California Net Neutrality Rules Become Law as Federal Gov't Moves to Invalidate Them

California Governor Jerry Brown has signed into law the California Internet neutrality rules, which make it unlawful for Internet access providers to block, degrade or de-prioritize Internet traffic, applications or services. The California rules, set to take effect on January 1, 2019, are aimed at ensuring that internet access providers treat all Internet traffic equally, by refraining from prioritizing Internet traffic for or against certain services or applications, such as allocating higher bandwidth to services like Netflix while restricting bandwidth to other services like P2P tools. Experts have described the California law as the toughest net neutrality law enacted in the US.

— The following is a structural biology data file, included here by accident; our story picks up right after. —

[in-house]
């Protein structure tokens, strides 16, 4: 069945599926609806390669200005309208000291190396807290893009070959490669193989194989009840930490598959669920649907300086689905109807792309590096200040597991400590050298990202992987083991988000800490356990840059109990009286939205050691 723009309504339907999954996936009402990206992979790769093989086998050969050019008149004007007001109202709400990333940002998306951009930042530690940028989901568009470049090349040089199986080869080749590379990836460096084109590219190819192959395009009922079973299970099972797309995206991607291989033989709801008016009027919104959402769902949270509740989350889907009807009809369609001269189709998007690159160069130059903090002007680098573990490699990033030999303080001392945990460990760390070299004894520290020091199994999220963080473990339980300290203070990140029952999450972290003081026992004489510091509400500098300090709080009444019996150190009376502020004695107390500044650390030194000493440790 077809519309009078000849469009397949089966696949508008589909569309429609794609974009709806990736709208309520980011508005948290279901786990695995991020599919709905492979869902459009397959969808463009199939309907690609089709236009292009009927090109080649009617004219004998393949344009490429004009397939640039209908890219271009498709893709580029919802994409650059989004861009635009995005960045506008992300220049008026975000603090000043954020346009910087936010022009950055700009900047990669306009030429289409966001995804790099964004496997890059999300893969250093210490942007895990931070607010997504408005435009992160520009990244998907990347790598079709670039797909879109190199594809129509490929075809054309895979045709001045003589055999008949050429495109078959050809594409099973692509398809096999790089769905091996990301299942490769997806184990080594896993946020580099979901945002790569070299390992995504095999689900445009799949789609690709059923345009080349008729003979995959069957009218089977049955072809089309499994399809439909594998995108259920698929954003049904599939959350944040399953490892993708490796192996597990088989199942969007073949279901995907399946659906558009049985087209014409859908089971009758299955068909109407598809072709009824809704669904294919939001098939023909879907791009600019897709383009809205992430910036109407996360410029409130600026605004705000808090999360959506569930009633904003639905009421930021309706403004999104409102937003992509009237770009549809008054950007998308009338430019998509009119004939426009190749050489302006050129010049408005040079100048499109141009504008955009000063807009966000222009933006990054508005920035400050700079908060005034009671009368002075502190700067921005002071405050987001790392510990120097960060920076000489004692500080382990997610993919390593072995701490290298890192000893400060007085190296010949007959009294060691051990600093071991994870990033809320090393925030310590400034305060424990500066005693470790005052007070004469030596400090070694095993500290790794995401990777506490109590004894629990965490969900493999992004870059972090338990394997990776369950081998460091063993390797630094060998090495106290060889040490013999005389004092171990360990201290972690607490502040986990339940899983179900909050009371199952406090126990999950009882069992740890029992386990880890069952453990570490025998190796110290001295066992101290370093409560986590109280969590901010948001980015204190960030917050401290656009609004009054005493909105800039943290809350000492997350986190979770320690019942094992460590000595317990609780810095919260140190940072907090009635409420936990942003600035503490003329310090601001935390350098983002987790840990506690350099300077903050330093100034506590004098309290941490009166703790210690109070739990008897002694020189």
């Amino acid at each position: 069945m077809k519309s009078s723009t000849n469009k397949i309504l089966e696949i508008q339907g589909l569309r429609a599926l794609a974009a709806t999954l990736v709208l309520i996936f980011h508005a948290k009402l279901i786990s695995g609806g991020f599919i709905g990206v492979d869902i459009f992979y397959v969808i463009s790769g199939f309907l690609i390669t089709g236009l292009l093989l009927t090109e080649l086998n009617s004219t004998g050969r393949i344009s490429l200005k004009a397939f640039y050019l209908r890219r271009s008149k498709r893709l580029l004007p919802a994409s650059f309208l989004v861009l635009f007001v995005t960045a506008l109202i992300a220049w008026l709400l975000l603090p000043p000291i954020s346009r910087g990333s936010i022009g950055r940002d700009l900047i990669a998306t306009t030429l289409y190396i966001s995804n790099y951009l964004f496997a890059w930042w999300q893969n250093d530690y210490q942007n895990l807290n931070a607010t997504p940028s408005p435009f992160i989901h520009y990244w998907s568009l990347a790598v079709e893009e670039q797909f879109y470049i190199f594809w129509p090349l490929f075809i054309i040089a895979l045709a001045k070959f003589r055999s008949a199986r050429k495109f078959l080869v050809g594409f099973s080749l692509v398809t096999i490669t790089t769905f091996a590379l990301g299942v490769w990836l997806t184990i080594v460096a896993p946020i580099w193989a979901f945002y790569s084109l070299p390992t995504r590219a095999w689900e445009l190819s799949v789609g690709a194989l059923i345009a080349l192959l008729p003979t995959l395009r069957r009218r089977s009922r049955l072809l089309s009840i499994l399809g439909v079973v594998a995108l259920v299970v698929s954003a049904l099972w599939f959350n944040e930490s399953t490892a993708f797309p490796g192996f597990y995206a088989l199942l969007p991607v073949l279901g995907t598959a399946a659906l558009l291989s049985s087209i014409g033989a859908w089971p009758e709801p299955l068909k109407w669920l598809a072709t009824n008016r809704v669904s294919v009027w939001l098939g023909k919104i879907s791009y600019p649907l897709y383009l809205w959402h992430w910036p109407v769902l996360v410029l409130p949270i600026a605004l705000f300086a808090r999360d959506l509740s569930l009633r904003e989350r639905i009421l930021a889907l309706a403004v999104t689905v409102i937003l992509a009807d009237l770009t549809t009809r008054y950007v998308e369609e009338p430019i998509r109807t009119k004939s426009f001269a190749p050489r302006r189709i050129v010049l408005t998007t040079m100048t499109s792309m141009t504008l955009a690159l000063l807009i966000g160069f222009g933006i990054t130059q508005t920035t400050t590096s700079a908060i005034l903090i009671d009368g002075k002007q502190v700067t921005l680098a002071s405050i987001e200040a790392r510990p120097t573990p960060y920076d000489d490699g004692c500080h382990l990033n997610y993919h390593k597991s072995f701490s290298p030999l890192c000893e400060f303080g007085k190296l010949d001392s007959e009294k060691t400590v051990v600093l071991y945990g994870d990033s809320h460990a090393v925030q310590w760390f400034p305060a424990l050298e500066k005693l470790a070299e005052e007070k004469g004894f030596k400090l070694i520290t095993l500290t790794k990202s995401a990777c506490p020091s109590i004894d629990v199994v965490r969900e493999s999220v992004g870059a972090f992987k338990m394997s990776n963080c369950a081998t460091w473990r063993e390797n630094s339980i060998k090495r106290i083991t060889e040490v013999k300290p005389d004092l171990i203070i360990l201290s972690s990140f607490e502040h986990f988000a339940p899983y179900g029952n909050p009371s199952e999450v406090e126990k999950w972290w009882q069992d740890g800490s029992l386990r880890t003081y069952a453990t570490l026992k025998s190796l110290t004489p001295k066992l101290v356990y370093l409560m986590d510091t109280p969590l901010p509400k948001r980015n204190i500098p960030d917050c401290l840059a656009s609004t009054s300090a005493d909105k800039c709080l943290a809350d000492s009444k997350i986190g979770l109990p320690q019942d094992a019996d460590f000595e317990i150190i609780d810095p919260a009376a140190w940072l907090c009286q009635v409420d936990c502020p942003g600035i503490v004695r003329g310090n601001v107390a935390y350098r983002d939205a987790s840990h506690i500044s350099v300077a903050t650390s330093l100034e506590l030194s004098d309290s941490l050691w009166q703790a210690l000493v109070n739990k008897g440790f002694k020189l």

The California law was enacted in the wake of the FCC’s 2017 decision to overturn the net neutrality rules enacted in 2015 under the Obama administration. FCC officials had cited the desire to encourage investments in technology and foster competition as their underlying policy-motivation. 

The Department of Justice has already moved to strike the California law in federal court on constitutional grounds, arguing that net neutrality policy-making is under the exclusive authority of the federal government, not the individual states. The federal government is also seeking a preliminary injunction to prevent the California law from taking effect in January.

CLICK HERE to read the California law.